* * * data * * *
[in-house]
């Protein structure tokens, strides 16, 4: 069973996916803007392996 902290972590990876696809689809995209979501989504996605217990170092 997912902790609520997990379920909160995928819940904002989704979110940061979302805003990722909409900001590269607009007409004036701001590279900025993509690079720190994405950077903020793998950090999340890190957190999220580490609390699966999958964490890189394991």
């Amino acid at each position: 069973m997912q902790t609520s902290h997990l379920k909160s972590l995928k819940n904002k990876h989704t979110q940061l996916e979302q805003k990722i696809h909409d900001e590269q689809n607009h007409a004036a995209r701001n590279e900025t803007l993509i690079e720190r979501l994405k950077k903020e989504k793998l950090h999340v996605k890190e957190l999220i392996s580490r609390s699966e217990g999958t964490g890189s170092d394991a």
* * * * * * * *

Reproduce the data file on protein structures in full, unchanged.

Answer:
[in-house]
């Protein structure tokens, strides 16, 4: 069973996916803007392996 902290972590990876696809689809995209979501989504996605217990170092 997912902790609520997990379920909160995928819940904002989704979110940061979302805003990722909409900001590269607009007409004036701001590279900025993509690079720190994405950077903020793998950090999340890190957190999220580490609390699966999958964490890189394991």
């Amino acid at each position: 069973m997912q902790t609520s902290h997990l379920k909160s972590l995928k819940n904002k990876h989704t979110q940061l996916e979302q805003k990722i696809h909409d900001e590269q689809n607009h007409a004036a995209r701001n590279e900025t803007l993509i690079e720190r979501l994405k950077k903020e989504k793998l950090h999340v996605k890190e957190l999220i392996s580490r609390s699966e217990g999958t964490g890189s170092d394991a």